Policies affecting water and environmental permitting will change in the coming years.
Despite Federal water policy currently being in a state of legal limbo (for more, see here), it seems a near certainty that policies affecting water and environmental permitting will change in the coming years. Our colleague Don Riley addressed this issue in speeches at Harvard Law School and MIT.
Let’s talk about Federal water policy and answer the question “Why is the Army involved in locks and dams in the Cape Cod Canal?” In 1802, President Thomas Jefferson established the first U.S. engineering school at West Point, and he wanted to do that for both military and civil purposes.
So, you have this body of engineers now and in 1824, there was a fight in the New York-New Jersey Harbor over shipping rights. New York had given a steamboat shipper named Ogden the exclusive rights to operate in the New York-New Jersey Harbor. The New York Supreme Court approved that right.
The case then went to the U.S. Supreme Court and Chief Justice John Marshall went to the Commerce Clause and said, No, that’s wrong. For interstate commerce it’s a Federal action, not a state action. So that began a pretty big expansion of Federal authority in the Commerce Clause alone and you see more and more of that today.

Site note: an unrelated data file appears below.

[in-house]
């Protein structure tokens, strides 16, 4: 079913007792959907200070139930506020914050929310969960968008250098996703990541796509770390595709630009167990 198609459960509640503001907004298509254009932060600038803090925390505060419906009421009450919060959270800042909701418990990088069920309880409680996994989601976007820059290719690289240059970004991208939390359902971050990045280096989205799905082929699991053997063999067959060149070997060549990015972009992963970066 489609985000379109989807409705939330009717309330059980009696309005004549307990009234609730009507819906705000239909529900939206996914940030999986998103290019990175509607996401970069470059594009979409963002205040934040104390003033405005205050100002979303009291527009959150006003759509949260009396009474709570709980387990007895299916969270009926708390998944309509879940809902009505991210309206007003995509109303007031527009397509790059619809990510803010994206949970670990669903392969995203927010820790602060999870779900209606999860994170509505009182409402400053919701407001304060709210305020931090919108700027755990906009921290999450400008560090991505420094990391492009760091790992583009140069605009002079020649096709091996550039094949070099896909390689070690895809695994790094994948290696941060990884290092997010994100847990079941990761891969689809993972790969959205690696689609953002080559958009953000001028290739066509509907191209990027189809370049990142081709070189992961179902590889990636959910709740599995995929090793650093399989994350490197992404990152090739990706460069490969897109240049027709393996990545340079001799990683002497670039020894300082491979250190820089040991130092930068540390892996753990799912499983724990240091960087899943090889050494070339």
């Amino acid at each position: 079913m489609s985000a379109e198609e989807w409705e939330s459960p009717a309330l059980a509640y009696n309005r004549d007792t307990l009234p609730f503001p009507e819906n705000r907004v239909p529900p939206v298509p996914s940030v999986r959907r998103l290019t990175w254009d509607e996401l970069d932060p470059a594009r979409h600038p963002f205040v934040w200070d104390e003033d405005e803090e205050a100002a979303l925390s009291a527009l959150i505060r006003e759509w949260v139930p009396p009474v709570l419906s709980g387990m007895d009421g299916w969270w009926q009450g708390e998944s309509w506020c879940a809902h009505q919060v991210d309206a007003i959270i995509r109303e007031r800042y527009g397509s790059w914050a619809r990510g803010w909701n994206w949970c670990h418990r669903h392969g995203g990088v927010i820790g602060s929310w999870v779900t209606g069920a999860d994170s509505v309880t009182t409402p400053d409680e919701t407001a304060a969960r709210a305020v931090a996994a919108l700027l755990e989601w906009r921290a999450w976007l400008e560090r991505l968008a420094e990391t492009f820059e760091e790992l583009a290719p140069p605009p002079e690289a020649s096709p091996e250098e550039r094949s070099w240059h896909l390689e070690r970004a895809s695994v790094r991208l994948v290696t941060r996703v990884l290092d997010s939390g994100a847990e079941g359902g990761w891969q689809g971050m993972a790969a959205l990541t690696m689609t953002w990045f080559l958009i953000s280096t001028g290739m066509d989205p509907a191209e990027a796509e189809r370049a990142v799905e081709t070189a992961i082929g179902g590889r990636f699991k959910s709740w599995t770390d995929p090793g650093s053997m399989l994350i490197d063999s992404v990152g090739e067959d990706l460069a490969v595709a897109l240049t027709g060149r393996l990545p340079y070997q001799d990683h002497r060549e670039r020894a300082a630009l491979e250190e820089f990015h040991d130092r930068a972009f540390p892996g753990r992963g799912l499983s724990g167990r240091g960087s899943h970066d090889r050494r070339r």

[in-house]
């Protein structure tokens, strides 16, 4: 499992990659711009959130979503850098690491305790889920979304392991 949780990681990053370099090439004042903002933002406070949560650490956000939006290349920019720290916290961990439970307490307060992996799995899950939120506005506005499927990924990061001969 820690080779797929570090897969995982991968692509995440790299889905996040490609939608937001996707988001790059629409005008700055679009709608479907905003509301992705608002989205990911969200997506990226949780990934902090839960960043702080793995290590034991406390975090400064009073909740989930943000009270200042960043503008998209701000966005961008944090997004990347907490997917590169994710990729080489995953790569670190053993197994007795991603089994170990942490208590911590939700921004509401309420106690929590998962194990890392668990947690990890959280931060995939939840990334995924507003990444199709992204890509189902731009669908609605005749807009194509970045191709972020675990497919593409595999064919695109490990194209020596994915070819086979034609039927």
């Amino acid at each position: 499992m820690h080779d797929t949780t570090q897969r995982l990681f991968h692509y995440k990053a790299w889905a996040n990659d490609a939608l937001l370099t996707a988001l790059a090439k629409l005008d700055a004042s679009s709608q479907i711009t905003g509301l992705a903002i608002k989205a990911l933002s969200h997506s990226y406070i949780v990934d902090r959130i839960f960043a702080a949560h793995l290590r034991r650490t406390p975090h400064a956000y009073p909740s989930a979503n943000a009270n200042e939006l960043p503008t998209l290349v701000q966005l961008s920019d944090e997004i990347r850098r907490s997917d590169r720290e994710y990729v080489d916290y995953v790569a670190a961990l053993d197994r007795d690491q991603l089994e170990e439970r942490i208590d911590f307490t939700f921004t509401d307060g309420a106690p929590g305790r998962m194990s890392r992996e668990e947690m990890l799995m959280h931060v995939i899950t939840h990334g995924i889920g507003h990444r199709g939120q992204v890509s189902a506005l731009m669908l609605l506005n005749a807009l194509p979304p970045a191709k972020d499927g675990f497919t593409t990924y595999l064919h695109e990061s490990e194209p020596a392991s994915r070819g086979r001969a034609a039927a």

In 1824, that same year, Congress passed the Rivers and Harbors Act. At the time, Congress understood that our rivers had a lot of obstacles and if you’ve read Mark Twain’s Life on the Mississippi, you’ll know what that meant for shipping. Congress knew that a survey was needed. So who did they go to? They went to the engineers. Who were the engineers? They came out of West Point. And where were they going? They were going to the Army. That’s how your Army got involved in water resources.
To read Don’s MIT speech, please click here.
Leonard Miller, Esq. Senior Advisor
Len was one of the first environmental attorneys at the U.S. EPA and was instrumental in developing EPA’s water permitting program.